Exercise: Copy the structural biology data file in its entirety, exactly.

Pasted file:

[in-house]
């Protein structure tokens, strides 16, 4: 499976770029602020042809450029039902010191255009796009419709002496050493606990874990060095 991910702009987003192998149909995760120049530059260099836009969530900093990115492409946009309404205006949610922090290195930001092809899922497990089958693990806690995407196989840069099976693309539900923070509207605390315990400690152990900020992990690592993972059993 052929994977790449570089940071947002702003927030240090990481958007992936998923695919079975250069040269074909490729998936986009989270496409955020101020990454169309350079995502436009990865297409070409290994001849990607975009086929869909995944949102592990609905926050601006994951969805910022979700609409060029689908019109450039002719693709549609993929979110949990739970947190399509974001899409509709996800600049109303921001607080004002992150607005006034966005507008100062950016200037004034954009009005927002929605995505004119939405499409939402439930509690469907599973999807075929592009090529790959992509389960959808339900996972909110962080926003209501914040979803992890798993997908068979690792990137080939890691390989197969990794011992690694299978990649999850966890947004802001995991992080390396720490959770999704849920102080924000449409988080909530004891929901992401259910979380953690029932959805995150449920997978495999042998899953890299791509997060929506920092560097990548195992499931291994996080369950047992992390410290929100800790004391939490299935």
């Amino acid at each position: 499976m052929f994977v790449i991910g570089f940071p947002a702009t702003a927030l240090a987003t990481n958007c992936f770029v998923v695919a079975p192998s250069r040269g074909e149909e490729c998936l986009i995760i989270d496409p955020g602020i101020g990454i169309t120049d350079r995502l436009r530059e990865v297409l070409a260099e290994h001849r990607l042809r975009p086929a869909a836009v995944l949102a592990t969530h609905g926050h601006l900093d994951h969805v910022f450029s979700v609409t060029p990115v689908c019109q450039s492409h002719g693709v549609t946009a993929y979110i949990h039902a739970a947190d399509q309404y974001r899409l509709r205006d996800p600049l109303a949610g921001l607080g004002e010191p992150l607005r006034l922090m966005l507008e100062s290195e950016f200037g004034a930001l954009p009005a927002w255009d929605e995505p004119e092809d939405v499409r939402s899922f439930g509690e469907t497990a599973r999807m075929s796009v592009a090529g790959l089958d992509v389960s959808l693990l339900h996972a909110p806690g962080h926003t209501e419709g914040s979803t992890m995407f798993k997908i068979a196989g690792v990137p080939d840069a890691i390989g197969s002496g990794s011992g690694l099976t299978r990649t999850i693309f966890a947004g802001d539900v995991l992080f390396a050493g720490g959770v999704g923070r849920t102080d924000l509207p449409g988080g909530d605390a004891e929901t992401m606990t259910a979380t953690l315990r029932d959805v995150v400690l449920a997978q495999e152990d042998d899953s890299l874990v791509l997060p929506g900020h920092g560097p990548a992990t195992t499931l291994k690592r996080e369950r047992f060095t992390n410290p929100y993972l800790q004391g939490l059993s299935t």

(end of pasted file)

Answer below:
[in-house]
């Protein structure tokens, strides 16, 4: 499976770029602020042809450029039902010191255009796009419709002496050493606990874990060095 991910702009987003192998149909995760120049530059260099836009969530900093990115492409946009309404205006949610922090290195930001092809899922497990089958693990806690995407196989840069099976693309539900923070509207605390315990400690152990900020992990690592993972059993 052929994977790449570089940071947002702003927030240090990481958007992936998923695919079975250069040269074909490729998936986009989270496409955020101020990454169309350079995502436009990865297409070409290994001849990607975009086929869909995944949102592990609905926050601006994951969805910022979700609409060029689908019109450039002719693709549609993929979110949990739970947190399509974001899409509709996800600049109303921001607080004002992150607005006034966005507008100062950016200037004034954009009005927002929605995505004119939405499409939402439930509690469907599973999807075929592009090529790959992509389960959808339900996972909110962080926003209501914040979803992890798993997908068979690792990137080939890691390989197969990794011992690694299978990649999850966890947004802001995991992080390396720490959770999704849920102080924000449409988080909530004891929901992401259910979380953690029932959805995150449920997978495999042998899953890299791509997060929506920092560097990548195992499931291994996080369950047992992390410290929100800790004391939490299935």
């Amino acid at each position: 499976m052929f994977v790449i991910g570089f940071p947002a702009t702003a927030l240090a987003t990481n958007c992936f770029v998923v695919a079975p192998s250069r040269g074909e149909e490729c998936l986009i995760i989270d496409p955020g602020i101020g990454i169309t120049d350079r995502l436009r530059e990865v297409l070409a260099e290994h001849r990607l042809r975009p086929a869909a836009v995944l949102a592990t969530h609905g926050h601006l900093d994951h969805v910022f450029s979700v609409t060029p990115v689908c019109q450039s492409h002719g693709v549609t946009a993929y979110i949990h039902a739970a947190d399509q309404y974001r899409l509709r205006d996800p600049l109303a949610g921001l607080g004002e010191p992150l607005r006034l922090m966005l507008e100062s290195e950016f200037g004034a930001l954009p009005a927002w255009d929605e995505p004119e092809d939405v499409r939402s899922f439930g509690e469907t497990a599973r999807m075929s796009v592009a090529g790959l089958d992509v389960s959808l693990l339900h996972a909110p806690g962080h926003t209501e419709g914040s979803t992890m995407f798993k997908i068979a196989g690792v990137p080939d840069a890691i390989g197969s002496g990794s011992g690694l099976t299978r990649t999850i693309f966890a947004g802001d539900v995991l992080f390396a050493g720490g959770v999704g923070r849920t102080d924000l509207p449409g988080g909530d605390a004891e929901t992401m606990t259910a979380t953690l315990r029932d959805v995150v400690l449920a997978q495999e152990d042998d899953s890299l874990v791509l997060p929506g900020h920092g560097p990548a992990t195992t499931l291994k690592r996080e369950r047992f060095t992390n410290p929100y993972l800790q004391g939490l059993s299935t």